EJP 27 June 2008
PARIS (AFP)---Paintings looted from the homes of French Jews who fled Nazi persecution or were deported to death camps are on display in Paris in a major show on the tens of thousands of artworks seized by the German occupier during World War II.
Fifty-three works, including many whose pre-war owners were never traced, form the core of the exhibition entitled "Looking for Owners", which charts the systematic looting of Jewish art under France's pro-Nazi Vichy regime.
A woman looks at a painting by Max Ernst named "Fleurs de coquillages", displayed at Paris' Museum of the Art and History of Judaism on June 23, 2008 in Paris, during the press presentation of an exhibition called "Looking for Owners". This exhibition displays 53 pieces, most of them being treasured paintings looted from Jewish homes by Nazis in occupied France, a sample of the thousands of artworks amassed by Germany during World War II
Between 1940 and 1944, German forces seized an estimated 100,000 paintings, artworks, tapestries and antiques from the homes of French Jews, stripped of their rights by the racial laws enforced by the collaborationist government.
"France was occupied. Jews were considered enemies of the Reich and were being further bled by the Vichy laws," explained Laurence Sigal-Klagsbald, head of the Museum of the Art and History of Judaism hosting the show, which travelled earlier this year to Jerusalem.
"They had absolutely no legal protection."
The Nazi occupiers "were acting within the law," said curator Isabelle le Masne de Chermont. "The French had stripped their Jewish fellow citizens of their rights. They (the Germans) jumped at the chance."
Works on show in Paris also include a string of masterpieces that were snapped up by German museums and collectors eager to profit from the strength of the Reichmark at the time, in sales declared null and void after the war.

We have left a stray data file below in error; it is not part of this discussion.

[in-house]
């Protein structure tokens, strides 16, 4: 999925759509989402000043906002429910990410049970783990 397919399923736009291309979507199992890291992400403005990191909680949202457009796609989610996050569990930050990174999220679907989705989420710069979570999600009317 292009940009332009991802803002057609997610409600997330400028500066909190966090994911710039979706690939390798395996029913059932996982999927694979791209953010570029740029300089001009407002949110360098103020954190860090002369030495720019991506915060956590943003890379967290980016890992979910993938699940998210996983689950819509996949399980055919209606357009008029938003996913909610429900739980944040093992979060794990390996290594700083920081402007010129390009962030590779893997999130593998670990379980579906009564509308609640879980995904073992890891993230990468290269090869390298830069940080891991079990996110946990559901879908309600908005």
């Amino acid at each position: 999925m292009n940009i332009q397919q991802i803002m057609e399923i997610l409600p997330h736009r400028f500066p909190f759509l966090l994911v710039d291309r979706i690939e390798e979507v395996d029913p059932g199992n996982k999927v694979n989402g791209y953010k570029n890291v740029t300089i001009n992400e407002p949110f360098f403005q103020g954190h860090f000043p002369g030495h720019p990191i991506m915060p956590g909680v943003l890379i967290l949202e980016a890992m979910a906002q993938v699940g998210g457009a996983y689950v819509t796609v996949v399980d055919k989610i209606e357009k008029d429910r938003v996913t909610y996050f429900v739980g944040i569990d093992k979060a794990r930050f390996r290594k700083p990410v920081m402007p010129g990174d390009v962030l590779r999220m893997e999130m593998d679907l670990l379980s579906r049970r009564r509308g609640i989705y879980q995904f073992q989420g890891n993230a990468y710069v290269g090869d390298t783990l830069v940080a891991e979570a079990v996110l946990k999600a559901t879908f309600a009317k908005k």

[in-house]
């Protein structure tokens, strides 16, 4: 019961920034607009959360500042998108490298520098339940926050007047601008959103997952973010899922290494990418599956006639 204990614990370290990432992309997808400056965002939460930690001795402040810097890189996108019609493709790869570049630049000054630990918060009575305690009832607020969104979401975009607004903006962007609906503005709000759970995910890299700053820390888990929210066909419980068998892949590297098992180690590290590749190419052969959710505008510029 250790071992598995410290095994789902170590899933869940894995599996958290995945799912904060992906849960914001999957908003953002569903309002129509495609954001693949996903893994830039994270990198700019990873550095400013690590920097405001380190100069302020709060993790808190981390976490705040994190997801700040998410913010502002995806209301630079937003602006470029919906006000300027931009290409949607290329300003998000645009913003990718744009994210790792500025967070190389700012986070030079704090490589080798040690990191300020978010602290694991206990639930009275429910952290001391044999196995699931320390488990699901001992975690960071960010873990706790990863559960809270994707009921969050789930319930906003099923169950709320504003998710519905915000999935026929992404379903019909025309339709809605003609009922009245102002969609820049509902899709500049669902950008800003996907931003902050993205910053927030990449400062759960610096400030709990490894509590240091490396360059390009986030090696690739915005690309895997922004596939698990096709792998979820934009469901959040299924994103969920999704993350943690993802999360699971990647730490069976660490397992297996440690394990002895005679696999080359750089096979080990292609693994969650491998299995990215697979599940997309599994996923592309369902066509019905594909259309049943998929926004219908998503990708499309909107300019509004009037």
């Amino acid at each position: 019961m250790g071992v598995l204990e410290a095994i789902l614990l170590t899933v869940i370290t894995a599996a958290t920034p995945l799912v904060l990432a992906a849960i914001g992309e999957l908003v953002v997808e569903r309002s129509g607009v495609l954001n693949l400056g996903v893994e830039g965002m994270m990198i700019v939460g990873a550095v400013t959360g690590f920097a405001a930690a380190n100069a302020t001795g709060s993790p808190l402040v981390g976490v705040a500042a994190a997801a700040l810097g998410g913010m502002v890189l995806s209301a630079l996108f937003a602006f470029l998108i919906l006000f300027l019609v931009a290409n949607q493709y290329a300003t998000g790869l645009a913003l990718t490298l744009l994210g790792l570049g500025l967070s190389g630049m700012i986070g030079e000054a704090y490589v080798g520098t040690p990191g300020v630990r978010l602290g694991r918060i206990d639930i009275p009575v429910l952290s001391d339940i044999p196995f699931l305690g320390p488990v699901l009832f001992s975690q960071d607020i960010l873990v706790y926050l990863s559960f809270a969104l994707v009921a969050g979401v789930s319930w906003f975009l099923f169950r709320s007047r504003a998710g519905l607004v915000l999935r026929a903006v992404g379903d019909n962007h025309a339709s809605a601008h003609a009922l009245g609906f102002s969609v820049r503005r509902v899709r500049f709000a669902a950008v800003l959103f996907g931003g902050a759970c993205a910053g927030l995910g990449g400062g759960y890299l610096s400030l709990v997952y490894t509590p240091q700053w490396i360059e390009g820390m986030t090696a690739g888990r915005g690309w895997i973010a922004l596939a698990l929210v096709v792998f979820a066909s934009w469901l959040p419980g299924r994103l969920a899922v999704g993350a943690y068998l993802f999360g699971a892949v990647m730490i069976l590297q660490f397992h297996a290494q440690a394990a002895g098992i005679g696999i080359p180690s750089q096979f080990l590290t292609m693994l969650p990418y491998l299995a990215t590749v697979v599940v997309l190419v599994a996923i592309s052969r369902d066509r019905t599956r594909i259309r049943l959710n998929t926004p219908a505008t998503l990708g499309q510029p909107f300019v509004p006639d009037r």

Portraits by French 19th-century masters Paul Cezanne, Edgar Degas or Jean-Auguste-Dominique Ingres hang alongside a hunting scene by the impressionist Claude Monet or a nude by Gustave Courbet.
After 1945, defeated Germany was ordered to return all art acquired from occupied territories, whether looted or purchased at sale or auction.
Some 45,000 of the 60,000 artworks handed over to the French state were restored to their rightful owners by 1949, following painstaking analysis of Nazi inventories by Allied experts.
Of the rest, 13,000 lesser pieces were sold. The remaining 2,000 were taken into the care of France's national museums recovered works section, the MNR, which supplied the 53 works on show in Paris.
Much of the MNR's collection is known to have been seized from Jewish homes, based on official Nazi records and stamps, but either the rightful owners have yet to be traced, or they donated the works back to the state. The rest are works sold in wartime and returned after 1945.
Organised with help from France's culture and foreign ministries, as well as the Louvre and Pompidou museums, the exhibition follows a recommendation by a groundbreaking 2000 report on the wartime looting of French Jews.
For Le Masne de Chermont, the project "is in line with French policy since the late 1990s, which has sought to expose the full extent of the lootings. We wanted to know.
"We used the recovered works collection as a kind of relic of the artworks that returned from Germany."
Alongside the paintings, photographs and archives show how the Nazis meticulously looted homes after their Jewish occupants fled or were deported, including some 38,000 in Paris alone.
Barely weeks after France's surrender to the Nazis in June 1940, the German embassy ordered a first swoop on major Jewish art targets, including the prestigious collections of the Rothschild banking dynasty.
Within months a dedicated body set up by Adolf Hitler, the ERR, was orchestrating the systematic looting of Jewish-owned art collections, stockpiling them in the Paris Louvre and Jeu de Paume museums, and sending home some 138 train wagons packed with an estimated 22,000 artworks.
In 1942 a second body, the Dienststelle Westen, began clearing out Jewish homes of everything from furniture and crockery to artwork.
The 2000 report on the lootings urged France to take a fresh look at unclaimed artworks to try to trace their rightful owners, leading to the return of 40 new works since 1999.
It also led the French state to pay a sum equivalent to the proceeds of the 1950s sale of recovered works, towards a newly-created Holocaust Memory Foundation.
"Looking for Owners," which runs until October 26, at the Musée d’Art et d’Histoire du Judaïsme in Paris 3d district paves the way for a Paris conference on September 14-15 on international efforts to track down and return looted World War II property.
Musée d’Art et d’Histoire du Judaïsme is located on 71, Rue Temple.http://www.ejpress.org/article/28325#